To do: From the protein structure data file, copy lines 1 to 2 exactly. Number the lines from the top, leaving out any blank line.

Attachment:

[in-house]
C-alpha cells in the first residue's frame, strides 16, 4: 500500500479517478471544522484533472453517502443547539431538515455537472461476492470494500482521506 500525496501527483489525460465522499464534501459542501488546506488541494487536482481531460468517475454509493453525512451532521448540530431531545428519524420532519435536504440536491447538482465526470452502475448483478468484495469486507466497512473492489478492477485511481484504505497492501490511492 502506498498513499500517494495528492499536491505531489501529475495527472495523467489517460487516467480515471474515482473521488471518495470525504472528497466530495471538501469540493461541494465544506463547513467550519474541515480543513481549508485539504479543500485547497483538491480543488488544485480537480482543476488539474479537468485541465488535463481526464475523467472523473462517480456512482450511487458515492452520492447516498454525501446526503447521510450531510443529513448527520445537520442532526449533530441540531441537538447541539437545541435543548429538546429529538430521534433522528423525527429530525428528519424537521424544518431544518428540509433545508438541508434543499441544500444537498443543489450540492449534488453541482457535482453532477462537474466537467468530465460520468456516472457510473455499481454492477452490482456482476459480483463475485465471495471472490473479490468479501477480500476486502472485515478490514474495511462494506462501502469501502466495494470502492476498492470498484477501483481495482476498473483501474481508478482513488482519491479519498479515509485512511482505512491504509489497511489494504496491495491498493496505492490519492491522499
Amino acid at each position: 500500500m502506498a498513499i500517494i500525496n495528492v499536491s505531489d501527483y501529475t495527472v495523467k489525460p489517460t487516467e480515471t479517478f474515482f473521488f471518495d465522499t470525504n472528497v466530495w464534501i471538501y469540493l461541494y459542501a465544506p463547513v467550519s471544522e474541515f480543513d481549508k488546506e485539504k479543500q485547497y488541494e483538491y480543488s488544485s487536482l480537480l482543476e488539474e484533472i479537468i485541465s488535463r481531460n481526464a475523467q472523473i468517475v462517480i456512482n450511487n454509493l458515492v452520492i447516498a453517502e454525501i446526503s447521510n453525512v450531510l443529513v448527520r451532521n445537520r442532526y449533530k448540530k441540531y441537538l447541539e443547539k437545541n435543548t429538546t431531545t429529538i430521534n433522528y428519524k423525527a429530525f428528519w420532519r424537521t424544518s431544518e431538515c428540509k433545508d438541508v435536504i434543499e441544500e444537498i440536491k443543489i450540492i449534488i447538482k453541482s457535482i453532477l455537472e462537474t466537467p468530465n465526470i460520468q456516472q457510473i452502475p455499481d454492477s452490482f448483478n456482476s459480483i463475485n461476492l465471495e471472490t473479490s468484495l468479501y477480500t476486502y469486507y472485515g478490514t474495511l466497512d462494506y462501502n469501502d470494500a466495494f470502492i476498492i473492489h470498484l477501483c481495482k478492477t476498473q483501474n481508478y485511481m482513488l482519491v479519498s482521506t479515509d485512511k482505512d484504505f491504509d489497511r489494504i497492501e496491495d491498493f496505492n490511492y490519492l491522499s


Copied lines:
[in-house]
C-alpha cells in the first residue's frame, strides 16, 4: 500500500479517478471544522484533472453517502443547539431538515455537472461476492470494500482521506 500525496501527483489525460465522499464534501459542501488546506488541494487536482481531460468517475454509493453525512451532521448540530431531545428519524420532519435536504440536491447538482465526470452502475448483478468484495469486507466497512473492489478492477485511481484504505497492501490511492 502506498498513499500517494495528492499536491505531489501529475495527472495523467489517460487516467480515471474515482473521488471518495470525504472528497466530495471538501469540493461541494465544506463547513467550519474541515480543513481549508485539504479543500485547497483538491480543488488544485480537480482543476488539474479537468485541465488535463481526464475523467472523473462517480456512482450511487458515492452520492447516498454525501446526503447521510450531510443529513448527520445537520442532526449533530441540531441537538447541539437545541435543548429538546429529538430521534433522528423525527429530525428528519424537521424544518431544518428540509433545508438541508434543499441544500444537498443543489450540492449534488453541482457535482453532477462537474466537467468530465460520468456516472457510473455499481454492477452490482456482476459480483463475485465471495471472490473479490468479501477480500476486502472485515478490514474495511462494506462501502469501502466495494470502492476498492470498484477501483481495482476498473483501474481508478482513488482519491479519498479515509485512511482505512491504509489497511489494504496491495491498493496505492490519492491522499